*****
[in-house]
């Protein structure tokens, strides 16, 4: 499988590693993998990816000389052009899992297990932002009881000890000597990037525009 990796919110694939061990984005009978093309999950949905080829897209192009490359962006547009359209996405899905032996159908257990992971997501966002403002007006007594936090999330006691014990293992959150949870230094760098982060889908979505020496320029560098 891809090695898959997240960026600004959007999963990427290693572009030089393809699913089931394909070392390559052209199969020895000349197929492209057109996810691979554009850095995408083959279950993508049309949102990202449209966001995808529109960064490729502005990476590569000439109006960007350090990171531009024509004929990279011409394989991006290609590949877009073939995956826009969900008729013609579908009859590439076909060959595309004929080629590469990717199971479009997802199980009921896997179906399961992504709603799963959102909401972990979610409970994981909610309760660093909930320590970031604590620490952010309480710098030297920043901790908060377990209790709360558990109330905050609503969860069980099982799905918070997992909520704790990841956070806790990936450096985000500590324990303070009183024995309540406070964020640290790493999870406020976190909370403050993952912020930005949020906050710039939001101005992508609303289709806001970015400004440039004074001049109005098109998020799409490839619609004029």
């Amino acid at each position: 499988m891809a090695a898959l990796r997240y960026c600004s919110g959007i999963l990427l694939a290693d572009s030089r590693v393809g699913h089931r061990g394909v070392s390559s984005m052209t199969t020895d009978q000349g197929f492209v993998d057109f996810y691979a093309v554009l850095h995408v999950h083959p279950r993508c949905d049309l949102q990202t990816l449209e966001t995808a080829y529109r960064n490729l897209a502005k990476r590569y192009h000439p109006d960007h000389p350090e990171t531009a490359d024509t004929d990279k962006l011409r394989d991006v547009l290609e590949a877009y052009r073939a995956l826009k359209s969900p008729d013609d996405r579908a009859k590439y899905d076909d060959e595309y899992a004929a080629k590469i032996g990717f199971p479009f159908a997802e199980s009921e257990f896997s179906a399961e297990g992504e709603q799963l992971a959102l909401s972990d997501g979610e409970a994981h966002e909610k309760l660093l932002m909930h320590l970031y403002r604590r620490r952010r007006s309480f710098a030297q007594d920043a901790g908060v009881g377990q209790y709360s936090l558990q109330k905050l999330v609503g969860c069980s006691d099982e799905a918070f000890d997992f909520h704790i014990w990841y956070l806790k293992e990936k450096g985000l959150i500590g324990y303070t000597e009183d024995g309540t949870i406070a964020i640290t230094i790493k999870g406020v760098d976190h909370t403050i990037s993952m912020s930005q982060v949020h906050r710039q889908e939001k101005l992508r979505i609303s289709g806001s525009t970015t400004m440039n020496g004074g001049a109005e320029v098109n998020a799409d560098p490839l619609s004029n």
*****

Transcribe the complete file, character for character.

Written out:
[in-house]
């Protein structure tokens, strides 16, 4: 499988590693993998990816000389052009899992297990932002009881000890000597990037525009 990796919110694939061990984005009978093309999950949905080829897209192009490359962006547009359209996405899905032996159908257990992971997501966002403002007006007594936090999330006691014990293992959150949870230094760098982060889908979505020496320029560098 891809090695898959997240960026600004959007999963990427290693572009030089393809699913089931394909070392390559052209199969020895000349197929492209057109996810691979554009850095995408083959279950993508049309949102990202449209966001995808529109960064490729502005990476590569000439109006960007350090990171531009024509004929990279011409394989991006290609590949877009073939995956826009969900008729013609579908009859590439076909060959595309004929080629590469990717199971479009997802199980009921896997179906399961992504709603799963959102909401972990979610409970994981909610309760660093909930320590970031604590620490952010309480710098030297920043901790908060377990209790709360558990109330905050609503969860069980099982799905918070997992909520704790990841956070806790990936450096985000500590324990303070009183024995309540406070964020640290790493999870406020976190909370403050993952912020930005949020906050710039939001101005992508609303289709806001970015400004440039004074001049109005098109998020799409490839619609004029």
């Amino acid at each position: 499988m891809a090695a898959l990796r997240y960026c600004s919110g959007i999963l990427l694939a290693d572009s030089r590693v393809g699913h089931r061990g394909v070392s390559s984005m052209t199969t020895d009978q000349g197929f492209v993998d057109f996810y691979a093309v554009l850095h995408v999950h083959p279950r993508c949905d049309l949102q990202t990816l449209e966001t995808a080829y529109r960064n490729l897209a502005k990476r590569y192009h000439p109006d960007h000389p350090e990171t531009a490359d024509t004929d990279k962006l011409r394989d991006v547009l290609e590949a877009y052009r073939a995956l826009k359209s969900p008729d013609d996405r579908a009859k590439y899905d076909d060959e595309y899992a004929a080629k590469i032996g990717f199971p479009f159908a997802e199980s009921e257990f896997s179906a399961e297990g992504e709603q799963l992971a959102l909401s972990d997501g979610e409970a994981h966002e909610k309760l660093l932002m909930h320590l970031y403002r604590r620490r952010r007006s309480f710098a030297q007594d920043a901790g908060v009881g377990q209790y709360s936090l558990q109330k905050l999330v609503g969860c069980s006691d099982e799905a918070f000890d997992f909520h704790i014990w990841y956070l806790k293992e990936k450096g985000l959150i500590g324990y303070t000597e009183d024995g309540t949870i406070a964020i640290t230094i790493k999870g406020v760098d976190h909370t403050i990037s993952m912020s930005q982060v949020h906050r710039q889908e939001k101005l992508r979505i609303s289709g806001s525009t970015t400004m440039n020496g004074g001049a109005e320029v098109n998020a799409d560098p490839l619609s004029n």